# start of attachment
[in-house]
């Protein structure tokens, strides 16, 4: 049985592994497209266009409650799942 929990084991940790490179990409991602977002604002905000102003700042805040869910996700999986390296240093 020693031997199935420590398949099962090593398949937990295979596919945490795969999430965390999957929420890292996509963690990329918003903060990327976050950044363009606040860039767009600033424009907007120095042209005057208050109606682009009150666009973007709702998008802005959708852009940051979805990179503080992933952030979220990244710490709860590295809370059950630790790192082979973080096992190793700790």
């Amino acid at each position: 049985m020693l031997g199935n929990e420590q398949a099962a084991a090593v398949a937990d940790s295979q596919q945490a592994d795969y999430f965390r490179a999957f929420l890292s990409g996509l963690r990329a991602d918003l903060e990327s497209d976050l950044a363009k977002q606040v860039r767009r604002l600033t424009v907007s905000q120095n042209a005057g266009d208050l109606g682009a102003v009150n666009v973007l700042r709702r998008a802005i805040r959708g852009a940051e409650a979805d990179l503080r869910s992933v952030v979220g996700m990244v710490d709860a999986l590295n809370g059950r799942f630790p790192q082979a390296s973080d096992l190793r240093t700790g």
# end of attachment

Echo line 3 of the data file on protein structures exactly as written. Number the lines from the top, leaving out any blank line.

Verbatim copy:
């Amino acid at each position: 049985m020693l031997g199935n929990e420590q398949a099962a084991a090593v398949a937990d940790s295979q596919q945490a592994d795969y999430f965390r490179a999957f929420l890292s990409g996509l963690r990329a991602d918003l903060e990327s497209d976050l950044a363009k977002q606040v860039r767009r604002l600033t424009v907007s905000q120095n042209a005057g266009d208050l109606g682009a102003v009150n666009v973007l700042r709702r998008a802005i805040r959708g852009a940051e409650a979805d990179l503080r869910s992933v952030v979220g996700m990244v710490d709860a999986l590295n809370g059950r799942f630790p790192q082979a390296s973080d096992l190793r240093t700790g």